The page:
Back in Phenom Phen
Conjure up the most amazing and astounding adjectives you can, and they might be sufficient to describe the Wats and sights in Angkor Park; they were selected as a ‘World Heritage Site’ for a very good reason. The third day in the park (and final entry in this Cambodia touring blog) was spent exploring four splendid Wat sites a little further out than the ‘Grand Route’. These were unique in that they were smaller, fairly well preserved (compared to a few of the others) and still had the adornments and bas-reliefs in place. These were older than the others Wats in the Park but as they were relatively undamaged they gave one a small appreciation for what the more grand and regal Wats looked like in their hey-day.
The Pink Wat
Banteay Srei temple is constructed of a red or ‘pink’ stone and is the most well preserved. The Hindu lore inspired carvings were incredible and still easily in evidence. Compared to the other sites, it was small, one could stroll through from end to end in under 60 seconds. But, with the intricacies of the carvings and adornments, it was easy to take over an hour standing agape, trying to take everything in. But there was too much, the senses quickly were overwhelmed with all the minute and astounding details and it began to all blend together.
Tuk-Tuk for the day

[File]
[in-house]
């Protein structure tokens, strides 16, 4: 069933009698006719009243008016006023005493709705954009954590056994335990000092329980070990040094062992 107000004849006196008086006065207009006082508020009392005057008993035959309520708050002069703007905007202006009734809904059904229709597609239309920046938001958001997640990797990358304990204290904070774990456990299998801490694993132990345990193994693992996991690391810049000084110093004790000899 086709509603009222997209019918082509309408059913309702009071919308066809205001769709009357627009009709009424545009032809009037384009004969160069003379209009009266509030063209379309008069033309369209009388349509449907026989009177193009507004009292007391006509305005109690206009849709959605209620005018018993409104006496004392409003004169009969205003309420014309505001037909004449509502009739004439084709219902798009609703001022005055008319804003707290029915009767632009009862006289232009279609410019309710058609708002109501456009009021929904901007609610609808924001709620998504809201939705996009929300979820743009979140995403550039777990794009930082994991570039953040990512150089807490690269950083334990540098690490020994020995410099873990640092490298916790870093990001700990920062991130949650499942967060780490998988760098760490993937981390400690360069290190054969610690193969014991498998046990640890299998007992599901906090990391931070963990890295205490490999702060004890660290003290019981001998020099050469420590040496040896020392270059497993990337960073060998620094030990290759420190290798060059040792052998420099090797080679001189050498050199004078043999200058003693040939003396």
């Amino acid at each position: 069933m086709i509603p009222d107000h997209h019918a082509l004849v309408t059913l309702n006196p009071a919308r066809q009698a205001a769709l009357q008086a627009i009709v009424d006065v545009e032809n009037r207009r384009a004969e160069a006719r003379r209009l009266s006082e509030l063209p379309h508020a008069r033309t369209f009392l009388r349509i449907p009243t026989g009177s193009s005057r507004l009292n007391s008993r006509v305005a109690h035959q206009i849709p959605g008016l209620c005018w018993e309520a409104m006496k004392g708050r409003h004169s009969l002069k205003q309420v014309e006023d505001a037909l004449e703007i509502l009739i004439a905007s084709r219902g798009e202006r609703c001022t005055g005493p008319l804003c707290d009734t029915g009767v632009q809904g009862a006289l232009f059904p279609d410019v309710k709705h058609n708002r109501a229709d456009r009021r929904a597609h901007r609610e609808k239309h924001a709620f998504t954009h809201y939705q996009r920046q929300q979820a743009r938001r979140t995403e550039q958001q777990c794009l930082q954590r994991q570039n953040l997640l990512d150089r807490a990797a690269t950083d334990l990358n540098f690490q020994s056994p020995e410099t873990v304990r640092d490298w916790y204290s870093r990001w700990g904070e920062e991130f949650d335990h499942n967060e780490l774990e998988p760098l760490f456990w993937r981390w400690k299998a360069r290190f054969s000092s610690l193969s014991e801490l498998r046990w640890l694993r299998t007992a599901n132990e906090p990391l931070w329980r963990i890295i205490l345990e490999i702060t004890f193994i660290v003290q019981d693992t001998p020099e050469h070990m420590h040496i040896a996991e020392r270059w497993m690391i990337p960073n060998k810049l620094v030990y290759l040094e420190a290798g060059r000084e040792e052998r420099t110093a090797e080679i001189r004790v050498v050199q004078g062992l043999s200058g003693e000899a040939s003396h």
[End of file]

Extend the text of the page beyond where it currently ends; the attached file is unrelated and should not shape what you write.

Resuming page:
From the Northern-most Wat on today’s tour, Mr Hak (my new Tuk-tuk driver) headed south to Banteay Samre. It too is an older Hindu site and very well preserved, relatively speaking for an early 12th century structure. It’s about twice the size of Banteay Srei, but again, one could spend hours imagining what it was like 900 years ago. It too is surrounded by a moat and high protective walls. Inside are a half a dozen filigree towers interlaced with walking platforms lined by the innumerable dragon balustrades and sunken courtyards. Both of these sites were quickly becoming my favorites (aside from Angkor, which is just in a different league).
Off to the Roluos
A little further on, Mr Hak and I sped away in the sweltering sun (32 degrees Celsius – about 90 degrees). Even Mr Hak complained as he drowned in the humidity while negotiating the little tuk-tuk between trucks and motorcycles and pedestrians. In the south are some of the original temples from the beginnings of the Khmer Empire, referred to as the Roluos area. These were built around the 9th century (879 AD, or so).